Today, just my thoughts/response on something a friend posted.
A few years ago, there was an interview in which Aaron Sorkin said the following:
When I read the Times or The Wall Street Journal, I know those reporters had to have cleared a very high bar to get the jobs they have. When I read a blog piece from “BobsThoughts.com,” Bob could be the most qualified guy in the world but I have no way of knowing that because all he had to do to get his job was set up a website–something my 10-year-old daughter has been doing for 3 years. When The Times or The Journal get it wrong they have a lot of people to answer to. When Bob gets it wrong there are no immediate consequences for Bob except his wrong information is in the water supply now so there are consequences for us.
Emphasis my own.
A friend then posted a link to a recent commentary/response which includes the following:
I like Wikipedia because I know it could be wrong. Regular encyclopedias can be wrong, too, but my guard was never up in the same way with them as it is with Wikipedia. I like Internet media specifically for the reason that Aaron Sorkin doesn’t like it: because it makes it that much more difficult for me to have any illusions about the fact that the burden of critical thought is on me.
Hm. I dunno. On the one hand, yes, when it comes to opinions and interpretations, absolutely, it’s good to have a constant reminder that the news is biased, that it comes from an agenda, and that it can, simply put, be flat out mistaken sometimes. “Because we should never trust any news media outlet implicitly.”
And, certainly, as one of the commenters wrote, “Biasing based on education level is just reproducing the biases of the educational system. One of the most insightful bloggers I know never finished high school. Moderating comments, done right (in my opinion at least), should be about what people contribute to the discussion, not whether or not they completed X years of school.” But, even putting aside the idea that a PhD, or any professional credentials, does mean that you have more extensive knowledge, experience, or training, that you understand certain types of matters better than most, or simply that you have more experience & training in critical thinking, and even acknowledging the post-modern turn that says there is no truth, that everything is multiple perspectives, etc etc., I think that there is absolutely a need for credible, reliable, trustworthy sources. If those sources are no longer the professional media, so be it. But, whether it’s on Wikipedia, or on a blog, the implication is that we should go check the sources ourselves. But, what about those sources? Are they reliable? And what about the sources those guys are drawing upon? This is what the news is for. This is what scholarship is for. To have qualified professionals do the research, do the analysis, sum it up so that the rest of us can consume it. If everyone had to double-check every fact for themselves, all the time, a thousand lifetimes wouldn’t be enough to do the job due diligence.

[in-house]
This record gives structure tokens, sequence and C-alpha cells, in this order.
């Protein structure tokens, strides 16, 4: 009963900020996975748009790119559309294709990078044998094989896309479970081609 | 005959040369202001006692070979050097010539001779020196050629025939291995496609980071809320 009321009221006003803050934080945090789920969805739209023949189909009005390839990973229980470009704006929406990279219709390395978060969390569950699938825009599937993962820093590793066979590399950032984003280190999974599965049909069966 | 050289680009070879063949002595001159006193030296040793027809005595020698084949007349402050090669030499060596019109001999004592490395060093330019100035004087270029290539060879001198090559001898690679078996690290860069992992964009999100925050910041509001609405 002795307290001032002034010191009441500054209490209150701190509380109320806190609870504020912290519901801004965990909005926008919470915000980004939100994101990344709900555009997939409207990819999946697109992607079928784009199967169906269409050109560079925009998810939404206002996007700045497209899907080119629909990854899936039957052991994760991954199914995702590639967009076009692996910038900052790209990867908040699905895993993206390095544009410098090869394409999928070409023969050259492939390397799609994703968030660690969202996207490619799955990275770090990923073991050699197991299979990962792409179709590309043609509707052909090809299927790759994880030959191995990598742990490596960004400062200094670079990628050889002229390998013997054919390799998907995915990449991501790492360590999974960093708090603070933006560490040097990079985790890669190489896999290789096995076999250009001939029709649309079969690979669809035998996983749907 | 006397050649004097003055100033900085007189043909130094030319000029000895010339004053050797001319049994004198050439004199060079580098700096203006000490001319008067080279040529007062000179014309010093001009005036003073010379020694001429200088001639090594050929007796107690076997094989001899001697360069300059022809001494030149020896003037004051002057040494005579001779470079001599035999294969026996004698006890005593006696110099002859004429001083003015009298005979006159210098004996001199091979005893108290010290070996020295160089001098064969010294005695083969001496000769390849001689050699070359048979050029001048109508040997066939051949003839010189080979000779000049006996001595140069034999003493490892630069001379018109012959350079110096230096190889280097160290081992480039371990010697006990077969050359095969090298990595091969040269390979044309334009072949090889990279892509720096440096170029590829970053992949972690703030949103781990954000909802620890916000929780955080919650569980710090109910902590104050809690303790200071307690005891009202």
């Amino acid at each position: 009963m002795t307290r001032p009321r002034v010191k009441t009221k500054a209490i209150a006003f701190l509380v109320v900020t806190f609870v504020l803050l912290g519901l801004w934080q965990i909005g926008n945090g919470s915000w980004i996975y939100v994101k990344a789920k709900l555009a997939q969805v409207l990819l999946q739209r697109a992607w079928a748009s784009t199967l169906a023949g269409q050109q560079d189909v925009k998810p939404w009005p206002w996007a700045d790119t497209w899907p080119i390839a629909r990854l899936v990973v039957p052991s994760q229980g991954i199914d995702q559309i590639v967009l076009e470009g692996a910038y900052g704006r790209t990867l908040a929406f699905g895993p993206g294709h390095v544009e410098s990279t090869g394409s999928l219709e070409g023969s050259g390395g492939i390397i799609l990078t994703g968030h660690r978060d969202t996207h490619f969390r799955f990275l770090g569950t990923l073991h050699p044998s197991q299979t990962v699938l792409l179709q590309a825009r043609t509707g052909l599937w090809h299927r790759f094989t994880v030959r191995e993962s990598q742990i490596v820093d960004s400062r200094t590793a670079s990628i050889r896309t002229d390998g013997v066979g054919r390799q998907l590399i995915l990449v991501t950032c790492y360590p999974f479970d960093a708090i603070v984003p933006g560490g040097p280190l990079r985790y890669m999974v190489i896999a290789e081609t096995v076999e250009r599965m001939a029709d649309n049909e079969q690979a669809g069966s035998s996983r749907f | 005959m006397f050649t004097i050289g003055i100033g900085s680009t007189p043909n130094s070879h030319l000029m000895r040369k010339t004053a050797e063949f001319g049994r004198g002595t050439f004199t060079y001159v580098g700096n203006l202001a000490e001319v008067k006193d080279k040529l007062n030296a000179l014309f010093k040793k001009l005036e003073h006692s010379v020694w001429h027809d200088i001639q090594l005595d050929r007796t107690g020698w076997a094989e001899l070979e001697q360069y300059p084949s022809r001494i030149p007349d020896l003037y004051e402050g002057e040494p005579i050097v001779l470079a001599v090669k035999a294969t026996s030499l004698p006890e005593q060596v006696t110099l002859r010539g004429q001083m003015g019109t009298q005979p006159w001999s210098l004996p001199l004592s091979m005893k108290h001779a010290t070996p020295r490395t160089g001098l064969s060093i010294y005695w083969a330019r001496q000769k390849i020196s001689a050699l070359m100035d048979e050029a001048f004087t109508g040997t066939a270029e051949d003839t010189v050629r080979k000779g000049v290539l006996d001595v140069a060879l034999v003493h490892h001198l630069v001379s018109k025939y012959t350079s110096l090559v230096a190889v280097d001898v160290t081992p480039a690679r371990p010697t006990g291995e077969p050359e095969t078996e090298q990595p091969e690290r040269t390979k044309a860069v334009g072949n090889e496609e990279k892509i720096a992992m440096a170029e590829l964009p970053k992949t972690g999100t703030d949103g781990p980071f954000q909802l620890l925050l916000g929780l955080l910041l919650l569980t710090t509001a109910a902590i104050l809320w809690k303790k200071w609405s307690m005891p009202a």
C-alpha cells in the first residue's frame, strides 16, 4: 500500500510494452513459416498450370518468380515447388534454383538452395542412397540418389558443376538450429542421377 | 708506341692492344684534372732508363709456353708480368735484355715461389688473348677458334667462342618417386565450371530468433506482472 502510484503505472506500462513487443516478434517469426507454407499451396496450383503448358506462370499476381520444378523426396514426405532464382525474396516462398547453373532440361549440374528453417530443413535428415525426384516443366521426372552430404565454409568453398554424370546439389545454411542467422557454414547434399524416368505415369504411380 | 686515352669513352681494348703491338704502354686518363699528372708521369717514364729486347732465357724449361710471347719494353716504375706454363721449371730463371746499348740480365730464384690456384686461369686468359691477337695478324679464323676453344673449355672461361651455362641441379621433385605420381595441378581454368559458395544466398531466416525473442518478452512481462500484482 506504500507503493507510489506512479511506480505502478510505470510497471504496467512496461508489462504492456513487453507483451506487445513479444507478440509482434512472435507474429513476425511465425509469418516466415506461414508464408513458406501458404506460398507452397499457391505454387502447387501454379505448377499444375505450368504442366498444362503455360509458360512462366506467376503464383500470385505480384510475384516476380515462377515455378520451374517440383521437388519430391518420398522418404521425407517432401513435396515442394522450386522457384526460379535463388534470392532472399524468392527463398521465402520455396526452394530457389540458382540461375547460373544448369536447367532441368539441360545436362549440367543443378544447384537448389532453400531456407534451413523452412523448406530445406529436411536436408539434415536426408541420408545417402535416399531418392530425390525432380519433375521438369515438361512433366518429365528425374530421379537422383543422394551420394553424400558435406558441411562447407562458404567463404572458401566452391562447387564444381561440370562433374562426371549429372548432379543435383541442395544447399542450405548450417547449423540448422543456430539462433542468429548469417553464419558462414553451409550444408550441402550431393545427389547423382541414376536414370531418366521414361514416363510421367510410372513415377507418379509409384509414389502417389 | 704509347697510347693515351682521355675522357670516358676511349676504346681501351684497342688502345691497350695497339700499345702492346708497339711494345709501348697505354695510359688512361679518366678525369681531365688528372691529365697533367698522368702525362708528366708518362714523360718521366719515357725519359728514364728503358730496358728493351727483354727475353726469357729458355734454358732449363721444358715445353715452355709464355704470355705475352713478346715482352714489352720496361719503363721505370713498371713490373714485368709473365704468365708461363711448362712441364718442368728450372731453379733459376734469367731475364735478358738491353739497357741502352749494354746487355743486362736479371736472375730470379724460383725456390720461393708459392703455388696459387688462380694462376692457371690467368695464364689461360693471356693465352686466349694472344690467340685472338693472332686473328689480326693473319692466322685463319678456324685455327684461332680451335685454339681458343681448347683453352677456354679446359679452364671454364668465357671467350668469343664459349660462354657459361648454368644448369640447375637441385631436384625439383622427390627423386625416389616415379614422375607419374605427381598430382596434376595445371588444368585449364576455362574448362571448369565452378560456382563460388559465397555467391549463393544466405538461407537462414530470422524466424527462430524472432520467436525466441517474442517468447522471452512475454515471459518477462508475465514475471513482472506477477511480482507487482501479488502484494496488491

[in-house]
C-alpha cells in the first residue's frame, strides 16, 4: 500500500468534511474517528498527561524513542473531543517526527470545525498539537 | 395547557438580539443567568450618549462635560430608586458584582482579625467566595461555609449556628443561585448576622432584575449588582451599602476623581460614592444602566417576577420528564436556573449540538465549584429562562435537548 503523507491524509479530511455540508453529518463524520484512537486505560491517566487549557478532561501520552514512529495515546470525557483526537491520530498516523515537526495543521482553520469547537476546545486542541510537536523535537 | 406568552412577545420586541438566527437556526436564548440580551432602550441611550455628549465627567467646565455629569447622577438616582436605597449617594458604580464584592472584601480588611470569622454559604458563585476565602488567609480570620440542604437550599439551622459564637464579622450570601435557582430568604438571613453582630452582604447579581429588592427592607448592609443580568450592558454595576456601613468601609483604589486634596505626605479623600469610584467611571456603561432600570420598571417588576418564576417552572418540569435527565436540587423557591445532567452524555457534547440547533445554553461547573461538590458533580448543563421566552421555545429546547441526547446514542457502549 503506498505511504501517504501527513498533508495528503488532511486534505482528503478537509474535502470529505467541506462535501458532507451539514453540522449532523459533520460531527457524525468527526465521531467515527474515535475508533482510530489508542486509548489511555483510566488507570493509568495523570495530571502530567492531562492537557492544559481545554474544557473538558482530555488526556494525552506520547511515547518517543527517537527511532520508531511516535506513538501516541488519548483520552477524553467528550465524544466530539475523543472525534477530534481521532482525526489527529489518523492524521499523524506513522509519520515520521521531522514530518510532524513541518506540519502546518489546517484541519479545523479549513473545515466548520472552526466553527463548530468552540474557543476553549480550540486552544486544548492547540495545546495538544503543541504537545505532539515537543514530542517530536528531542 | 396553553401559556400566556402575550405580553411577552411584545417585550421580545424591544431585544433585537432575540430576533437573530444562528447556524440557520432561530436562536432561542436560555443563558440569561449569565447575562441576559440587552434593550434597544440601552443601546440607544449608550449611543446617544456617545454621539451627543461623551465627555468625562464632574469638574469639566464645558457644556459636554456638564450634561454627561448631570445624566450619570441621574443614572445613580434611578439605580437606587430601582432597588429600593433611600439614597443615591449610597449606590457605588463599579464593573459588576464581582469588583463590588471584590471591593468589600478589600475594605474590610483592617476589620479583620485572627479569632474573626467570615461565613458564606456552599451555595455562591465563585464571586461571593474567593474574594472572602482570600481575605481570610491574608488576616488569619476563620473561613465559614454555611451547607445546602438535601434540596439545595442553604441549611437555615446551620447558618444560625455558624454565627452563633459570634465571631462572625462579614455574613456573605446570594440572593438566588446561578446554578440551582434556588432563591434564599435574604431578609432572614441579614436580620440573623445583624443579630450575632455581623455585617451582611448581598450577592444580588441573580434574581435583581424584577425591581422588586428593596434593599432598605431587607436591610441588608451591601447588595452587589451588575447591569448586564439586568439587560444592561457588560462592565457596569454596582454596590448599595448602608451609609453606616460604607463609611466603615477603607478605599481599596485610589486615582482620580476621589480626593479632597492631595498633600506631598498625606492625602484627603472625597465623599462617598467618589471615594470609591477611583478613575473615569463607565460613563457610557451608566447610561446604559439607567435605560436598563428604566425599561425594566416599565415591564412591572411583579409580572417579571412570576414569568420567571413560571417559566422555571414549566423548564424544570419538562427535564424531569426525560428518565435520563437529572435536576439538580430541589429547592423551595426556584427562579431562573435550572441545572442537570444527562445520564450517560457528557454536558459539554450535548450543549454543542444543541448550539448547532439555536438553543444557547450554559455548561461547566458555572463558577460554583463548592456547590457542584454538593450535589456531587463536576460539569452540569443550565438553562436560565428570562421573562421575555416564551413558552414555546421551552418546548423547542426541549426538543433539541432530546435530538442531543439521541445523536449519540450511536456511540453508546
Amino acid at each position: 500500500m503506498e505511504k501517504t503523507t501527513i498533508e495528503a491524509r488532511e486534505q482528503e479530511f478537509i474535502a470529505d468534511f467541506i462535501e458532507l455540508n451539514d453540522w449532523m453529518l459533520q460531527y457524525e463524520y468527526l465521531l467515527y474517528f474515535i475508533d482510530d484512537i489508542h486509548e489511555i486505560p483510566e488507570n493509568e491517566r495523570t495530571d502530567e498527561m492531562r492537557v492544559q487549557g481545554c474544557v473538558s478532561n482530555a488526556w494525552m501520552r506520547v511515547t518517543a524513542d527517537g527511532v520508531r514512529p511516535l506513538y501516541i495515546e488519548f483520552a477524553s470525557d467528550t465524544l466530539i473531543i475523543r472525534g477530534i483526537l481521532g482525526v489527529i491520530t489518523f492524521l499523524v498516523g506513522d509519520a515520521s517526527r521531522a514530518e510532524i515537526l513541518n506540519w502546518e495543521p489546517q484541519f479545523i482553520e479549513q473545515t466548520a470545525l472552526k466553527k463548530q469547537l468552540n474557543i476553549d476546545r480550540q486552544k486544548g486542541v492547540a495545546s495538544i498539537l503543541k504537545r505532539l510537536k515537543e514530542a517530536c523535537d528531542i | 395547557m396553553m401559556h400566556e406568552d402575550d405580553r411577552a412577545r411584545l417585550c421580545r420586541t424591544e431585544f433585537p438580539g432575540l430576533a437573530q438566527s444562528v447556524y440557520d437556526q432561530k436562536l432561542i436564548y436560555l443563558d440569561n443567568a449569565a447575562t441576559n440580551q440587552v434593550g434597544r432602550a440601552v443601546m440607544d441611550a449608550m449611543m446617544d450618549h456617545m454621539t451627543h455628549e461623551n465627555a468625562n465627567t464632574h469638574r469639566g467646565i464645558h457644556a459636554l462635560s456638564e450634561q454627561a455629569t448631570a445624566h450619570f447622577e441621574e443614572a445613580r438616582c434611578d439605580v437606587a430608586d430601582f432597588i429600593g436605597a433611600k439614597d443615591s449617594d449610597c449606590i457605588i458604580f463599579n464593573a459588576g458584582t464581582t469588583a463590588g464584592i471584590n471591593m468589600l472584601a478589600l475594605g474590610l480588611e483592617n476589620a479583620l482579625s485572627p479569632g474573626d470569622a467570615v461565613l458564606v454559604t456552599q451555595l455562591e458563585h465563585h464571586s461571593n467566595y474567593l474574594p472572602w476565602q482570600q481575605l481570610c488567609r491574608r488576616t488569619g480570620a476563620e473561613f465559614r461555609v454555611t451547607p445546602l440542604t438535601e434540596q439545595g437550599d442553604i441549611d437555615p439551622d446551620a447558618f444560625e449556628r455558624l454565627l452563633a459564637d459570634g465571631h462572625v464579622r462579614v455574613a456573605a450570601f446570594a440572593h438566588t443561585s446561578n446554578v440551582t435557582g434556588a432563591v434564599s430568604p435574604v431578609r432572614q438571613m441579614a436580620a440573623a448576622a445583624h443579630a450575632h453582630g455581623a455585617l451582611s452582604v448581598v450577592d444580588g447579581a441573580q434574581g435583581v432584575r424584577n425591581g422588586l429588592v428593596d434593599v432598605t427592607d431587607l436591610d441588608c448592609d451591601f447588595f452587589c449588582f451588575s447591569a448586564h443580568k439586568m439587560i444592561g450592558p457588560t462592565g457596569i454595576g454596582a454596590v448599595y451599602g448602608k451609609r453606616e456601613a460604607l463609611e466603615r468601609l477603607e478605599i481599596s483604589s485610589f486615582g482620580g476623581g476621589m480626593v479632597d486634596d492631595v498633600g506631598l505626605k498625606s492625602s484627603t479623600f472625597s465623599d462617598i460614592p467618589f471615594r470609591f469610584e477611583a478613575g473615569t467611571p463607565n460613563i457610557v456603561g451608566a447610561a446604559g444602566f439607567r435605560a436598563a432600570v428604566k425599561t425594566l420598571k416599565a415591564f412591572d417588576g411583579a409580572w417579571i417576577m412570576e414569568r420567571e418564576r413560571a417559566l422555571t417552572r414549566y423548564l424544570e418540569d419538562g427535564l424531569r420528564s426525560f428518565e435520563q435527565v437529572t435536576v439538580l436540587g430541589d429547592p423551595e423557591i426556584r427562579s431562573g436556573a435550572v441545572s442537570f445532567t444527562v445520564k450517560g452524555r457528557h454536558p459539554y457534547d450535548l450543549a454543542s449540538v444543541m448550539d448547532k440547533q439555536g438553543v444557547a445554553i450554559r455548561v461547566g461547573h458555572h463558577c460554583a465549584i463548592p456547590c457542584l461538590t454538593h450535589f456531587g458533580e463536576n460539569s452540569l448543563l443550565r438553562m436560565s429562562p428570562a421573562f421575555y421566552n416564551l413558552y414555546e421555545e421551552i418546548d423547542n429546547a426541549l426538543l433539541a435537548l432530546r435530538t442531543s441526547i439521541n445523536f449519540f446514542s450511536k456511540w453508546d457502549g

Yes, I take the point that in many cases, when it comes to discussion, perspective, social and political commentary, an amateur might very well be more insightful, more experienced in that particular thing, might offer a more valuable perspective in whatever way or for whatever reason than a professional. But let us not go too far down the rabbit hole of believing that absolutely everything everything is relative, that absolutely everything everything is just opinion or perspective. By all means, if some blogger talks about, say, feminism, in a new and different way, or just in a more insightful way, puts a valuable spin on it, or just makes a point more eloquently than another source does, then by all means, regardless of who that blogger is, or their professional credentials, that’s great. But if a blogger, or a news agency, or a scholar, says that 42% of women are in X situation, I want to believe that I can trust that source, because of professional credentials, or because of citation to something that has professional credentials, without me having to go double-check the numbers myself, for every single fact or figure anyone ever cites on any platform.
I do think we need to be more circumspect about the corporate agendas and rampant lack of professionalism throughout the “professional” media which cause all kinds of biases and mistakes and problems. And I do think we need to be aware that “accountability” doesn’t do nearly as much as we might wish it did. But, even so, I do think that Sorkin has a very valid point when he says that “When Bob gets it wrong there are no immediate consequences for Bob except his wrong information is in the water supply now so there are consequences for us.” We need to be able to trust some sources over others. We need to know that a given newsman, or scholar, is professional and trustworthy and reliable. And we need to trust professional credentials to at least some extent over others. Because the alternative is every man’s word against every other man’s word, and absolutely no certainty on anything whatsoever unless you’ve researched it yourself.